"Steve's guitar sound is daringly refreshing and a preview to what promises to be a rewarding musical career."
-Grammy-nominated saxophonist Miguel Zenon
Highlights from Steve Bilodeau's discography.
Just press record and see what happens. It's a motto that embodies the musical identity of Steve Bilodeau, a New-York based jazz guitarist who aims to create genuine moments of musical expression with his eclectic, improvisational approach to making music.
Just press record and see what happens. It’s a motto that has come to embody the musical identity of Steve Bilodeau, a New York-based jazz guitarist who has been performing, recording, and composing music for over 12 years. Although he began as a rock and blues guitarist, Bilodeau went on to study jazz performance at McGill University and the New England Conservatory of Music, obtaining a Master’s degree in the process. During this time, Bilodeau studied with jazz legends Billy Hart, Fred Hersch, Miguel Zenon, and Jason Moran, and attended renowned music programs such as Betty Carter Jazz Ahead.
To date, Bilodeau has released 3 albums – The Steve Bilodeau Group EP, Ascent, and The Sun Through The Rain. His most recent album, The Sun Through The Rain, is an album comprised solely of spontaneous improvisations that span a wide range of sonic textures – from the calm and ethereal to the chaotic and noisy. Featuring saxophonist Richard Garcia and drummer Dor Herskovitz, the album serves as a reminder that in the face of adversity and hardships, we must strive to see the silver lining of our situation; that is, the sun through the rain.
Grammy-nominated saxophonist Miguel Zenon had high praise for Bilodeau’s latest album, saying “The Sun Through The Rain captures Steve and his musical companions through explorations that display great nuance, maturity and cohesiveness. Steve’s guitar sound in particular is daringly refreshing and a preview to what promises to be a rewarding musical career. A great album”.
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"The success of The Sun Though the Rain is the trio's ability to gradually build the music, they follow the music and build up themes and harmonic colors as time passes. Each uses a less is more approach to create a complex music web, sometimes becoming more obscure and noisy in trajectory, and at times, becoming introspectively simple and quiet. Do not think you have it figured out though, every time you think it's a purgation of noise, the trio brings it into focus and comes back to another audible gesture of pure musical freedom victory. Bilodeau, Garcia and Herskovits follow parallel lines conjuring something new and unexpected in the purest time of all, in the moment. This is the core of The Sun Though the Rain a collective improvisational success."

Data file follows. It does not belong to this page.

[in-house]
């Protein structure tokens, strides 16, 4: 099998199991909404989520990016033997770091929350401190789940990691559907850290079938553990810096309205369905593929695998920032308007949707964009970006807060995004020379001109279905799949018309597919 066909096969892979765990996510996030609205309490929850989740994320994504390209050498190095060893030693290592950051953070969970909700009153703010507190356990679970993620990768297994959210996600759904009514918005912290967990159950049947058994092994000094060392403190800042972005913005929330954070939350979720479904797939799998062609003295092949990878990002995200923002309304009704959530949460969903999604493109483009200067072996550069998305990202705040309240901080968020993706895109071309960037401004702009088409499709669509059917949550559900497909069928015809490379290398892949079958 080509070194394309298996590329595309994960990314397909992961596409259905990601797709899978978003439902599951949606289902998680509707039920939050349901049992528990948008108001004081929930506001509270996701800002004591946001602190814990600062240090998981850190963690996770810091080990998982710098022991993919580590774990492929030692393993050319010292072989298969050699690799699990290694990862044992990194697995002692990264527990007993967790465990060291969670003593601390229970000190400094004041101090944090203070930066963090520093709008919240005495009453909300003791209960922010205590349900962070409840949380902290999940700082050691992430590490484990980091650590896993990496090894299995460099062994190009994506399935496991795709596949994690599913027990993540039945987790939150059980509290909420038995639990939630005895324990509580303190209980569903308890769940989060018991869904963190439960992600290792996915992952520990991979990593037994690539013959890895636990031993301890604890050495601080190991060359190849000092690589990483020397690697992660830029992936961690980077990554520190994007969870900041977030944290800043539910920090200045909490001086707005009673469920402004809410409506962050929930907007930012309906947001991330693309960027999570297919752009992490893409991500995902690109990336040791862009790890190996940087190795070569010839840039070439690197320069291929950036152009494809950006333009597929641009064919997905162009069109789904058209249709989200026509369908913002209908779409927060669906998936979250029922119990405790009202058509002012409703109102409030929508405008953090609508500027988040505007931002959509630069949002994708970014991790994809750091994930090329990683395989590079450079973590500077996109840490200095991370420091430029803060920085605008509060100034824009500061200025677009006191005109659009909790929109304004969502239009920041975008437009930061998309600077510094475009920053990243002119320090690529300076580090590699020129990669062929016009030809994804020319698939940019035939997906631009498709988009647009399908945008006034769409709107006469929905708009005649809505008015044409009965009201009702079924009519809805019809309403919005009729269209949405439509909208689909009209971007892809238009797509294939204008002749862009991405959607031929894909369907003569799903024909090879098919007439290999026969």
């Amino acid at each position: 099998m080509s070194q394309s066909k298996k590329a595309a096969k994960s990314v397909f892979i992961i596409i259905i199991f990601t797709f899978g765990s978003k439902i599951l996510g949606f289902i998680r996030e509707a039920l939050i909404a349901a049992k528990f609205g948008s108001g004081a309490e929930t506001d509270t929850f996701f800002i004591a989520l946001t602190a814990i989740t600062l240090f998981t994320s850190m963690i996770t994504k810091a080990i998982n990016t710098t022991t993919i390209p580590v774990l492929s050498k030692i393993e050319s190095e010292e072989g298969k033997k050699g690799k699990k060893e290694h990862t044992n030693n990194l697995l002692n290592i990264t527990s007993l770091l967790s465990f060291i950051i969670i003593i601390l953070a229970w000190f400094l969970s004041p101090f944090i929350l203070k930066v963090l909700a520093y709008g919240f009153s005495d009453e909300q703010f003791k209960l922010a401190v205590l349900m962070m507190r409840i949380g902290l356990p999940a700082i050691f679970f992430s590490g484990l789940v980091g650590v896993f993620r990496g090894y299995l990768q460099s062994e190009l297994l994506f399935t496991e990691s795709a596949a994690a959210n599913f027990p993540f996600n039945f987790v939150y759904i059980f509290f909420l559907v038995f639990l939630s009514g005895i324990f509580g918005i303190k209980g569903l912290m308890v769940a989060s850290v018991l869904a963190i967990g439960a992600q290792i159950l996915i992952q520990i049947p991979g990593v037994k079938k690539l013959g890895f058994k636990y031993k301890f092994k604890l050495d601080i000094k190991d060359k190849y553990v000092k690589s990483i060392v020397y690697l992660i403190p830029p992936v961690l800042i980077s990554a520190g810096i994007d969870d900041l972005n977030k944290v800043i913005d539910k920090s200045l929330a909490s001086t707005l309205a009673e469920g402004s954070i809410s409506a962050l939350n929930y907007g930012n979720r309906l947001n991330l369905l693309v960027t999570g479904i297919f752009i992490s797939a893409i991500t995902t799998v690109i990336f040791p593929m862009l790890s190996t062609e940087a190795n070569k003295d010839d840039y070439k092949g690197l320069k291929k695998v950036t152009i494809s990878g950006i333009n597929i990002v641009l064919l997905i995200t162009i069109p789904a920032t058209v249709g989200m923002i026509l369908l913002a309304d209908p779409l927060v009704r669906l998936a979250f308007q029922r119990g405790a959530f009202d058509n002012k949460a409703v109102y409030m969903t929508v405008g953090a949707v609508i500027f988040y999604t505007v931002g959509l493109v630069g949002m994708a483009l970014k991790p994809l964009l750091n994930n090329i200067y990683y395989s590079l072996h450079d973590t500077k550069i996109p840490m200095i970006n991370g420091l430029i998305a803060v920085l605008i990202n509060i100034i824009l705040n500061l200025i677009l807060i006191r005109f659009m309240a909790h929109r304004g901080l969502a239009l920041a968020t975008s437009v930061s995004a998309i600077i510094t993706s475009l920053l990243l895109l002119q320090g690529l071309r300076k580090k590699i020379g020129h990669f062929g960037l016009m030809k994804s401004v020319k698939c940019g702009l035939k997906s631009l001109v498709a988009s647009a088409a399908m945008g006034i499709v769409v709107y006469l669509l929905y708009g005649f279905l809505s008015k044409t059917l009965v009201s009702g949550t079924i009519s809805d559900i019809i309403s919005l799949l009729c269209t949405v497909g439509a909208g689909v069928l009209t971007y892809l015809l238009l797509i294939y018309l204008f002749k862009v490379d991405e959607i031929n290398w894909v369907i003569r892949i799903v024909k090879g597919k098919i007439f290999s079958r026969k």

-All About Jazz | Read More
(Translated from Russian): "Steve Bilodeau alone makes active use of electronics to add depth and crunch to the overall sound of the trio. It is difficult to pin down his style. His range extends from, say, George Benson, to the late British guitarist Derek Bailey. At any given moment, depending on the piece, Steve may choose any point on this broad continuum. If I were forced to narrow down the comparison, I would say his style is reminiscent of Elliott Sharp, recognizing that this definition is mostly symbolic. In any case, Bilodeau is an interesting and deep master of his instrument, and his music will be eagerly enjoyed by fans of free improvisation."
-Jazz Quad.ru | Read More | Original Article (in Russian)
"Steve Bilodeau brings his guitar and use of electronics to join with the team of Richard Garcia (sax) and Dor Herskovitz (drums) for a mix of ambiance and swinging exploration. Guitar effects team up with sounds of rain to open the album, leading to some spacey noodles and echoes teaming with Garcia’s sax and Herkovitz’s droning groove on “The Smell of Rain.” Metallic distortion and heavy hitting beats are driven forward on “Asylum” as well as on the elliptical “Free, Me?” Sonic drapery is felt during “The Sun Through the Rain” and “Love Astray” making this album an interesting tug of war between R.E.M. and caffeine."
-Jazz Weekly | Read More